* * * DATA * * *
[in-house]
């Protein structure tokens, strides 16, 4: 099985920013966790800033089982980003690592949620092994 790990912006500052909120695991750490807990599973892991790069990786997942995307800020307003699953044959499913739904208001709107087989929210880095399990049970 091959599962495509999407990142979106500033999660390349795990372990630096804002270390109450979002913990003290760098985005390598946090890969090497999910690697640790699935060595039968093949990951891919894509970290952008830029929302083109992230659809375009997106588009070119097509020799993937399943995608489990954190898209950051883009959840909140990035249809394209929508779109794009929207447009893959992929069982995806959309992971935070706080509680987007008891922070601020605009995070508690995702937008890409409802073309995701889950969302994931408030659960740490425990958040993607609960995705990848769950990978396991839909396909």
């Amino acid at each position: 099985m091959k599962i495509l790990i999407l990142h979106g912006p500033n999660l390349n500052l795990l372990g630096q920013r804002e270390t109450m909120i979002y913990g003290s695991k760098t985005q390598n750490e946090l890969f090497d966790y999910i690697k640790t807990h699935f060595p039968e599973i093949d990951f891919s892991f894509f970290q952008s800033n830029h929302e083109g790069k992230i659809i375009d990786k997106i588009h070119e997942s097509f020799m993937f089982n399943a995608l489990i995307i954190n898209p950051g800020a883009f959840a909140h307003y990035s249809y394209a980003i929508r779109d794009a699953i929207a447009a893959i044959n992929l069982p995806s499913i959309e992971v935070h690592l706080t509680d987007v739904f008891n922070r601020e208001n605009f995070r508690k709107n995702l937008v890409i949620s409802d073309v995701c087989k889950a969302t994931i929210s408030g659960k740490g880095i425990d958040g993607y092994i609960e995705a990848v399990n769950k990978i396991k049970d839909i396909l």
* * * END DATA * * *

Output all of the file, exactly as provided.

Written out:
[in-house]
């Protein structure tokens, strides 16, 4: 099985920013966790800033089982980003690592949620092994 790990912006500052909120695991750490807990599973892991790069990786997942995307800020307003699953044959499913739904208001709107087989929210880095399990049970 091959599962495509999407990142979106500033999660390349795990372990630096804002270390109450979002913990003290760098985005390598946090890969090497999910690697640790699935060595039968093949990951891919894509970290952008830029929302083109992230659809375009997106588009070119097509020799993937399943995608489990954190898209950051883009959840909140990035249809394209929508779109794009929207447009893959992929069982995806959309992971935070706080509680987007008891922070601020605009995070508690995702937008890409409802073309995701889950969302994931408030659960740490425990958040993607609960995705990848769950990978396991839909396909």
């Amino acid at each position: 099985m091959k599962i495509l790990i999407l990142h979106g912006p500033n999660l390349n500052l795990l372990g630096q920013r804002e270390t109450m909120i979002y913990g003290s695991k760098t985005q390598n750490e946090l890969f090497d966790y999910i690697k640790t807990h699935f060595p039968e599973i093949d990951f891919s892991f894509f970290q952008s800033n830029h929302e083109g790069k992230i659809i375009d990786k997106i588009h070119e997942s097509f020799m993937f089982n399943a995608l489990i995307i954190n898209p950051g800020a883009f959840a909140h307003y990035s249809y394209a980003i929508r779109d794009a699953i929207a447009a893959i044959n992929l069982p995806s499913i959309e992971v935070h690592l706080t509680d987007v739904f008891n922070r601020e208001n605009f995070r508690k709107n995702l937008v890409i949620s409802d073309v995701c087989k889950a969302t994931i929210s408030g659960k740490g880095i425990d958040g993607y092994i609960e995705a990848v399990n769950k990978i396991k049970d839909i396909l």